Joe Schmidt has admitted he was nervous about the reaction he would receive on returning to Ireland after the World Cup under-performance in Japan. 

The departed head coach led Ireland to three Six Nations titles, including a Grand Slam, during his six years in charge but his otherwise successful reign was marred by the failure to improve upon Ireland's poor World Cup record. 

His stint on charge ended on a bum note with a hammering at the hands of New Zealand, in a game in which Ireland's defence and attack malfunctioned throughout. 

In an interview on the Late Late Show, Schmidt acknowledged that he was nervous about the reaction of the public on his return. 

"I was disappointed. I didn't really want to meet people and have them disappointed as well. 

"You know when you get off the flight you're going to walk straight into cameras that are at the airport. We'd been up at 3am to catch our flight and I didn't really catch our flight.

"You get in - and I'm not sure what I said in the interview now - but you're probably not at your peak.

"I did hide away for a while. And my wife said let's get out of town then. We went to Spain for a few days which was great."

Elsewhere in the interview, Schmidt said Ireland's preoccupation with the World Cup throughout 2019 saw the team lose momentum and confidence earlier in the season. 

While some of the post-World Cup commentary argued the IRFU's allegedly excessive focus on the Six Nations had once more inhibited Ireland from preparing and timing their run properly for the World Cup, Schmidt's take is roughly the opposite.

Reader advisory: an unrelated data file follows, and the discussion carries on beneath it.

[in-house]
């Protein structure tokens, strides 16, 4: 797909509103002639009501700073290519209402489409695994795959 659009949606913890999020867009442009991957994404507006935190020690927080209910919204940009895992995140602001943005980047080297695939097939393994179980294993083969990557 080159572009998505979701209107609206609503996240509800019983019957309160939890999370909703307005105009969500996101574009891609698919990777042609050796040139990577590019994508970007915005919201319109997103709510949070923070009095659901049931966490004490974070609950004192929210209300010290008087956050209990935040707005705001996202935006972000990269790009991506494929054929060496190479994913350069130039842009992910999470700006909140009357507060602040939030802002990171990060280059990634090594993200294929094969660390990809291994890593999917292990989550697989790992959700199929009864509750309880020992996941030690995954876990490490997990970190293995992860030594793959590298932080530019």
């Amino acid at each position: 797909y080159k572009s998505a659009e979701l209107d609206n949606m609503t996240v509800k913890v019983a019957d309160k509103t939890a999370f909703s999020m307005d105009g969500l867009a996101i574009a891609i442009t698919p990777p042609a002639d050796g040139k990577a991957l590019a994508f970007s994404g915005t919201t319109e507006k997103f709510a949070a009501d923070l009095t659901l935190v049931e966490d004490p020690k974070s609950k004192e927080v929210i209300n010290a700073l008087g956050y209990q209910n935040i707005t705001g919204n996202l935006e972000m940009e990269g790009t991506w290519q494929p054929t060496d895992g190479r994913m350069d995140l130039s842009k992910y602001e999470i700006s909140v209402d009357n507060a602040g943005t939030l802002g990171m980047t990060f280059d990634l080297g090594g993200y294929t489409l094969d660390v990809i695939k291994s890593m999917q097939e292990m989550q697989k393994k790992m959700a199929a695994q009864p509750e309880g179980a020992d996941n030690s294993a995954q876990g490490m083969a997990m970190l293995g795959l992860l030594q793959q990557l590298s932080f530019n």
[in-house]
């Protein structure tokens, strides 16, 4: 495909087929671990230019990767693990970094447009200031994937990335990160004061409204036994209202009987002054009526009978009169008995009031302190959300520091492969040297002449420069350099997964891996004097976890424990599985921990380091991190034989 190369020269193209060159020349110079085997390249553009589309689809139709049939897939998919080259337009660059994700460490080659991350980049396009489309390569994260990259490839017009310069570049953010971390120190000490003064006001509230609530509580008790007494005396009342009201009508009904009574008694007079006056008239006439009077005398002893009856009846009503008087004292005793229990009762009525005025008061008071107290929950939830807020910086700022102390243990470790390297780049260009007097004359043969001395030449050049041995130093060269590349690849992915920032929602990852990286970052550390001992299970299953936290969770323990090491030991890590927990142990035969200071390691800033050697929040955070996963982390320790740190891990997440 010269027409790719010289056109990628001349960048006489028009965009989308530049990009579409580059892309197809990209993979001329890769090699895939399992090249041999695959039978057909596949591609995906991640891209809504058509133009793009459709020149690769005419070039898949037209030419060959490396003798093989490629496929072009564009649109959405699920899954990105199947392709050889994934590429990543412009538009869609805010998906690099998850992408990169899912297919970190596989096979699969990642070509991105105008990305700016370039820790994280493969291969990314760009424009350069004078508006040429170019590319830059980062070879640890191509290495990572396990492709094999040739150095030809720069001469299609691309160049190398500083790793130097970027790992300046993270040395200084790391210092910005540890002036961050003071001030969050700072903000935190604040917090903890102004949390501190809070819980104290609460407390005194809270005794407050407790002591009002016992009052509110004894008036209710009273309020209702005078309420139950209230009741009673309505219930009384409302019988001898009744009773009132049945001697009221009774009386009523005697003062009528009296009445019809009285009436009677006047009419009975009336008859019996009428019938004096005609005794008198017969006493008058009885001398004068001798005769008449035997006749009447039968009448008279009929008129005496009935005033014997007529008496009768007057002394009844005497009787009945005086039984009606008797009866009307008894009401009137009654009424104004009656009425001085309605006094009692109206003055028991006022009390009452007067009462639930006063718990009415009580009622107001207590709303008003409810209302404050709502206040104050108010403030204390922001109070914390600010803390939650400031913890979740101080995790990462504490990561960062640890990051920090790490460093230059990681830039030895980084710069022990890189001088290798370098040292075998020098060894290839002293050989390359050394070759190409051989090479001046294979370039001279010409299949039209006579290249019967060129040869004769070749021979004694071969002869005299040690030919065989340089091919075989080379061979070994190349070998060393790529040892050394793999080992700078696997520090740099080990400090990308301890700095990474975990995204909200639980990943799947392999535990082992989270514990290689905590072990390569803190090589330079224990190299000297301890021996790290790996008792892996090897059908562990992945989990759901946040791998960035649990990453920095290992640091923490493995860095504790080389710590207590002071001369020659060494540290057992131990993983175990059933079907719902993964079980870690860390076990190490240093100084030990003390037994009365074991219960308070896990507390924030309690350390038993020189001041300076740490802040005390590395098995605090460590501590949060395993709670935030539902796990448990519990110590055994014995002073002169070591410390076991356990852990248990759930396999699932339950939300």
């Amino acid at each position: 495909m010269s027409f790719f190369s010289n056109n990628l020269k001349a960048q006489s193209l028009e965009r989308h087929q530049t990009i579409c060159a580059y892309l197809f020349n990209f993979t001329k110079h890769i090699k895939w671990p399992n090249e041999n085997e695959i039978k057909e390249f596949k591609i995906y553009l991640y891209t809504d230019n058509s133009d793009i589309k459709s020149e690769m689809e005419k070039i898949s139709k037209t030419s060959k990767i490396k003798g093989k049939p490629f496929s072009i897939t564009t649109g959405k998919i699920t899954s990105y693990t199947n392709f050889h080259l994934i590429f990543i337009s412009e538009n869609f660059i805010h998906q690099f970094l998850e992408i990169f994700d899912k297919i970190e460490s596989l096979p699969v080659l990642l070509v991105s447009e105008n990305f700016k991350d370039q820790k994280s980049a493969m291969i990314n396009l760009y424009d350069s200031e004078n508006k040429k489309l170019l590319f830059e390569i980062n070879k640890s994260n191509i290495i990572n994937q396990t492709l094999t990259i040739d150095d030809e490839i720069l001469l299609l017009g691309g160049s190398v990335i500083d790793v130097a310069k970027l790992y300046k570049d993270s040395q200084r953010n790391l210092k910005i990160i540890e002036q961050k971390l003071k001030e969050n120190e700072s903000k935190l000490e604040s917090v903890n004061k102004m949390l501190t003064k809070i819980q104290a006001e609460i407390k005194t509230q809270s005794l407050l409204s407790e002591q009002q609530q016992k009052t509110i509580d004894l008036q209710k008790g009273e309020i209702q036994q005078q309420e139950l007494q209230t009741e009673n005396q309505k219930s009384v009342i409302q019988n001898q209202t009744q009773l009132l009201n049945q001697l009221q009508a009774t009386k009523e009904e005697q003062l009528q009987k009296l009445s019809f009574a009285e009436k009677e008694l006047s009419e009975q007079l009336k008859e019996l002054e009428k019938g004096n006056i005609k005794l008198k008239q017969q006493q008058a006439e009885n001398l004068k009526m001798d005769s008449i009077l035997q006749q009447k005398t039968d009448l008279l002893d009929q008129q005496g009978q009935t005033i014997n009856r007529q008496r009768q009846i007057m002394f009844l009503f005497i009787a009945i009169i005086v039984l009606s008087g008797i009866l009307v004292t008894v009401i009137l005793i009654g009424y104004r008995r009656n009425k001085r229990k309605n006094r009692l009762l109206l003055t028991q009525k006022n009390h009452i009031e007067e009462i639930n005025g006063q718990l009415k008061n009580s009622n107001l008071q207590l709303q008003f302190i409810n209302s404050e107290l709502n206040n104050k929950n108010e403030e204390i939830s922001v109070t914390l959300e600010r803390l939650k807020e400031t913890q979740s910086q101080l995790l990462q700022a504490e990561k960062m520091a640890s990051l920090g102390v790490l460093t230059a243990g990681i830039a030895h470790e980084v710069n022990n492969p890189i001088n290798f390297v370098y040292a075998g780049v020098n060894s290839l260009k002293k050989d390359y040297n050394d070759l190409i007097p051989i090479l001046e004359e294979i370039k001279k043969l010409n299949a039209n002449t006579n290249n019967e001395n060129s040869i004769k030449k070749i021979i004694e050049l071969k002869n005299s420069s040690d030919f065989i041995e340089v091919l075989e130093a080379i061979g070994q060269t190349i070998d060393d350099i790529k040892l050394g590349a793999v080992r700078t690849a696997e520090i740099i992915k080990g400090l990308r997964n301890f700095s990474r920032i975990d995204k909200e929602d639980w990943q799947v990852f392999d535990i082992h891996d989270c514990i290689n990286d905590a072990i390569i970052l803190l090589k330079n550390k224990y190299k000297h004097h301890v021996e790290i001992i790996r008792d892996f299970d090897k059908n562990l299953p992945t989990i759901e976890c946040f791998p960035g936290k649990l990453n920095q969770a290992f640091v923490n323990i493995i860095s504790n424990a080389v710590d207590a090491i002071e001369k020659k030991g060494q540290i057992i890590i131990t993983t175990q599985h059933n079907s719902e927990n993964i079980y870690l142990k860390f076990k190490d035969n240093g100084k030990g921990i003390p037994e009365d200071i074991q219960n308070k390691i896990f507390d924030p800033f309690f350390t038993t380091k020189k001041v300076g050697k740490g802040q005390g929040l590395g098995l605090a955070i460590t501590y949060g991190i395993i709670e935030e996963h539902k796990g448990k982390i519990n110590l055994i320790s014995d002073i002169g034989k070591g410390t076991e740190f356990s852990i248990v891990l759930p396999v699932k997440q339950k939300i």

Schmidt said the group's thoughts wandered to the World Cup far too early in the season and they lost their 'week to week' focus. 

This resulted in a poor Six Nations campaign, which had the knock-on effect of damaging the team's confidence, something they were ultimately unable to recover later in the year. 

"The only thing that we hadn't achieved, having beaten everyone, won the Slam, won Six Nations, was that World Cup and even getting to that semi-final. 

"We said everything else is secondary to us getting to that World Cup final or World Cup semi-final. 

"We didn't prioritise the Six Nations the way we normally would have. We were always a week to week team. Just making sure we focused on what was immediately in front of us. 

"I think we started to project our thoughts too far in advance and we didn't perform well in the Six Nations. Our confidence ebbed a little bit and we lost our rhythm. 

"We never quite got it back. I thought after the Scotland game that we were on an upswing and the plan was coming to fruition.

"But we were vulnerable the following week and we never really picked ourselves up."